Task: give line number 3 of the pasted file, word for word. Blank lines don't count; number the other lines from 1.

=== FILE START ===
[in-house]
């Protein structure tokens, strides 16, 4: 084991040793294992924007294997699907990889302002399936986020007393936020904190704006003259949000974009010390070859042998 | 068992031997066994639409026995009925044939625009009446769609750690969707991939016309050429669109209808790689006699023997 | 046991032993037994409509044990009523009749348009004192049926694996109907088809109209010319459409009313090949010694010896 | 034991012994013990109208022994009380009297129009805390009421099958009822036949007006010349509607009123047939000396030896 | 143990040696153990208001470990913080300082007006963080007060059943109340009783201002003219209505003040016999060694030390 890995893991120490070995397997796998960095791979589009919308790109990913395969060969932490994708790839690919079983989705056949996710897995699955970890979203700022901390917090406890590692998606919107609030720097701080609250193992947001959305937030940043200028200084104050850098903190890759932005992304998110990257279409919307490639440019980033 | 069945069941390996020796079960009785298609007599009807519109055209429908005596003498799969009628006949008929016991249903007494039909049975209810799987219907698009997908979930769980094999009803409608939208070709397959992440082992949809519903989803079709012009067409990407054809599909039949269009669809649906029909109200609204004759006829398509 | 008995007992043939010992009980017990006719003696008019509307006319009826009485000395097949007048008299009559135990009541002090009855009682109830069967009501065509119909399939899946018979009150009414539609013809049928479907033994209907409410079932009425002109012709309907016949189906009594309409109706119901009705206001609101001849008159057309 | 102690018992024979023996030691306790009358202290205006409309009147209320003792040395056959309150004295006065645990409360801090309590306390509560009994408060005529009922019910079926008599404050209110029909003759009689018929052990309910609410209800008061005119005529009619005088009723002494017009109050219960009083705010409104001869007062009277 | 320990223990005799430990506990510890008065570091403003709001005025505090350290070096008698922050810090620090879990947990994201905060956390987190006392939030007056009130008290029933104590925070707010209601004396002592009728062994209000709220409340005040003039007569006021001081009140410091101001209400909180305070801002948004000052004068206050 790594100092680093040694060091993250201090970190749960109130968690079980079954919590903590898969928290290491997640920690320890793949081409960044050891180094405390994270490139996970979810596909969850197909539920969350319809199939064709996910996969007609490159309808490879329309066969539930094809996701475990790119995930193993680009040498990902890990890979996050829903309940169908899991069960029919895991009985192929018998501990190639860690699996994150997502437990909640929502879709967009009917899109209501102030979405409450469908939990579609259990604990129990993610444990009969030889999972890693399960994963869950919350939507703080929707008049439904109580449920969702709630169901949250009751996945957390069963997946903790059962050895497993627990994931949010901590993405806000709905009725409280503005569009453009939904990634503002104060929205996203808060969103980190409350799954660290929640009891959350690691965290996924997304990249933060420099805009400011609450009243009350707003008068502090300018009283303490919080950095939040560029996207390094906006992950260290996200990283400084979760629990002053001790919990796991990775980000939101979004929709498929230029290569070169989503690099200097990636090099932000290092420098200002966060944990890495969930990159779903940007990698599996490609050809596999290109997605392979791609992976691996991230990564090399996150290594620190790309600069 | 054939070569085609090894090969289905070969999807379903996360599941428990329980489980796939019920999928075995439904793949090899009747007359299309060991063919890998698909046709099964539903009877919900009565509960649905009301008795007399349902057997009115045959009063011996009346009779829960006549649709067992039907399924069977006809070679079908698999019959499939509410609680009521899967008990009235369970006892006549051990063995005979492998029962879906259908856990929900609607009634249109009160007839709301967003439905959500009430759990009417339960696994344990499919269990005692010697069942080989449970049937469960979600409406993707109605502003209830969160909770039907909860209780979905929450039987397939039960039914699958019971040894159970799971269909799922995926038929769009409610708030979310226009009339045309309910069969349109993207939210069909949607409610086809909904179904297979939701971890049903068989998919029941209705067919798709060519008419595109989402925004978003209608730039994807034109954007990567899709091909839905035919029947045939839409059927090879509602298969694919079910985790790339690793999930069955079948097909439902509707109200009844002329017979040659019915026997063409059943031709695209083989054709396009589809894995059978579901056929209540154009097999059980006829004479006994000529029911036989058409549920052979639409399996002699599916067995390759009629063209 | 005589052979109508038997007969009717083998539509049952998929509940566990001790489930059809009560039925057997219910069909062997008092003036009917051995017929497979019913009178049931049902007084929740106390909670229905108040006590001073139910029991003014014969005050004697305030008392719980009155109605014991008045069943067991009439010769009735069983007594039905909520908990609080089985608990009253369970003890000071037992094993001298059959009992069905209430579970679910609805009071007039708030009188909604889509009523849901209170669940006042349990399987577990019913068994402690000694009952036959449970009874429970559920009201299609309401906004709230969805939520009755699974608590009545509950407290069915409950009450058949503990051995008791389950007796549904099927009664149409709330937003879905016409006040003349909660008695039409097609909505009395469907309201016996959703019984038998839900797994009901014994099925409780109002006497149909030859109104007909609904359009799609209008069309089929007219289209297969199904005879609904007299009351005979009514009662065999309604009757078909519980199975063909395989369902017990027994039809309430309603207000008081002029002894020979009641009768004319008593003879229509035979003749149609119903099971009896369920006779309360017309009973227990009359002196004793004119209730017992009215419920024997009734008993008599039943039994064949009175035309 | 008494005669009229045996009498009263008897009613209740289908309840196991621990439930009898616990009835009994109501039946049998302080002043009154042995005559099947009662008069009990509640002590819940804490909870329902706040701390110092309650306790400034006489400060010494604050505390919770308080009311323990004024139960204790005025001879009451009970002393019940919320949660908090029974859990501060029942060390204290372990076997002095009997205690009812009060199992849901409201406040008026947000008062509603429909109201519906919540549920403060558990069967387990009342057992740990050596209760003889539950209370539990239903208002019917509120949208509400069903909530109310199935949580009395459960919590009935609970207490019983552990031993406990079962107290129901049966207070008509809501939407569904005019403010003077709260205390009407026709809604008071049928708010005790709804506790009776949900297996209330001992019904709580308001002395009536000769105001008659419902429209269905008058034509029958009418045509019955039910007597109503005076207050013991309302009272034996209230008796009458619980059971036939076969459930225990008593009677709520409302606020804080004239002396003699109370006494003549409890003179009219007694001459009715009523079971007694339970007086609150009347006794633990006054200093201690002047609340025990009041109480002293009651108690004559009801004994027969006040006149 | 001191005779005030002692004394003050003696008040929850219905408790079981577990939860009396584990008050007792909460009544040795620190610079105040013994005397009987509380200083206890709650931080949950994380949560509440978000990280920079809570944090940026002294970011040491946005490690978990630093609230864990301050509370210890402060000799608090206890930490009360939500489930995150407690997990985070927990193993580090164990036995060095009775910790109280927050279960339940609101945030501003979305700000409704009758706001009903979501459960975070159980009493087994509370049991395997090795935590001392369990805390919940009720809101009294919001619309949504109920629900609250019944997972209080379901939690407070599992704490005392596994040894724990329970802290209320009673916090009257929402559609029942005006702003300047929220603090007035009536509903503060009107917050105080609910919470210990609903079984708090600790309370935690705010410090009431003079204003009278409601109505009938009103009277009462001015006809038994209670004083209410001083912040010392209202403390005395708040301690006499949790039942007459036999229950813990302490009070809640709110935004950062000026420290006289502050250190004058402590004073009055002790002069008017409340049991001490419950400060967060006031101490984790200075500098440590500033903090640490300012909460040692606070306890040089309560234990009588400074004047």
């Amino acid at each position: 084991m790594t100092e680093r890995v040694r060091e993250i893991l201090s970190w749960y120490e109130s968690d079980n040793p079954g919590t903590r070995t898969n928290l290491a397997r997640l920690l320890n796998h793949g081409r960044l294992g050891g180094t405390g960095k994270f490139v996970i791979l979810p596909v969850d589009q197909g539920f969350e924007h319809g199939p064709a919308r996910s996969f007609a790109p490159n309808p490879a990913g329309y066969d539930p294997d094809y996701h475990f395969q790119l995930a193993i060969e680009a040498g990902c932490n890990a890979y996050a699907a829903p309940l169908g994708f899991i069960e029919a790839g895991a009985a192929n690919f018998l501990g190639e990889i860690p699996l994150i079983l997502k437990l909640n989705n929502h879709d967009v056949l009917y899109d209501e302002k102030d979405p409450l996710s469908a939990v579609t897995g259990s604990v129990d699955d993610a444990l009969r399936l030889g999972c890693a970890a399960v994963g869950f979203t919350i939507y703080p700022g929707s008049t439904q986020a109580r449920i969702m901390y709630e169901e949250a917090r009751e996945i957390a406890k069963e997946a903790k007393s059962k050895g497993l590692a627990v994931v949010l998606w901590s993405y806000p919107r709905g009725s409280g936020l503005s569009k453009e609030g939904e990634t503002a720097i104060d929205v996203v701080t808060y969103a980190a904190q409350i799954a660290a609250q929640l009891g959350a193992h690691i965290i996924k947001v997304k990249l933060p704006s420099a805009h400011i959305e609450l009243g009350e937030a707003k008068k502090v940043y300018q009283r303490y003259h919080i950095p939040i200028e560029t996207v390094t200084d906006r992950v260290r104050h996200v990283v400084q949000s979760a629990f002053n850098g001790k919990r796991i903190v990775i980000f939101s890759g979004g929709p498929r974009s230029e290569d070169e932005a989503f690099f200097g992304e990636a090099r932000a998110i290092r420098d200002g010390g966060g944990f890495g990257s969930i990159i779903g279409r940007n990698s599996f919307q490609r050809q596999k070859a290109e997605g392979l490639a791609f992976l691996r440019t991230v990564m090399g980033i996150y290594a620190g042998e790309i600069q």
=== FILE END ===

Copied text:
């Amino acid at each position: 084991m790594t100092e680093r890995v040694r060091e993250i893991l201090s970190w749960y120490e109130s968690d079980n040793p079954g919590t903590r070995t898969n928290l290491a397997r997640l920690l320890n796998h793949g081409r960044l294992g050891g180094t405390g960095k994270f490139v996970i791979l979810p596909v969850d589009q197909g539920f969350e924007h319809g199939p064709a919308r996910s996969f007609a790109p490159n309808p490879a990913g329309y066969d539930p294997d094809y996701h475990f395969q790119l995930a193993i060969e680009a040498g990902c932490n890990a890979y996050a699907a829903p309940l169908g994708f899991i069960e029919a790839g895991a009985a192929n690919f018998l501990g190639e990889i860690p699996l994150i079983l997502k437990l909640n989705n929502h879709d967009v056949l009917y899109d209501e302002k102030d979405p409450l996710s469908a939990v579609t897995g259990s604990v129990d699955d993610a444990l009969r399936l030889g999972c890693a970890a399960v994963g869950f979203t919350i939507y703080p700022g929707s008049t439904q986020a109580r449920i969702m901390y709630e169901e949250a917090r009751e996945i957390a406890k069963e997946a903790k007393s059962k050895g497993l590692a627990v994931v949010l998606w901590s993405y806000p919107r709905g009725s409280g936020l503005s569009k453009e609030g939904e990634t503002a720097i104060d929205v996203v701080t808060y969103a980190a904190q409350i799954a660290a609250q929640l009891g959350a193992h690691i965290i996924k947001v997304k990249l933060p704006s420099a805009h400011i959305e609450l009243g009350e937030a707003k008068k502090v940043y300018q009283r303490y003259h919080i950095p939040i200028e560029t996207v390094t200084d906006r992950v260290r104050h996200v990283v400084q949000s979760a629990f002053n850098g001790k919990r796991i903190v990775i980000f939101s890759g979004g929709p498929r974009s230029e290569d070169e932005a989503f690099f200097g992304e990636a090099r932000a998110i290092r420098d200002g010390g966060g944990f890495g990257s969930i990159i779903g279409r940007n990698s599996f919307q490609r050809q596999k070859a290109e997605g392979l490639a791609f992976l691996r440019t991230v990564m090399g980033i996150y290594a620190g042998e790309i600069q």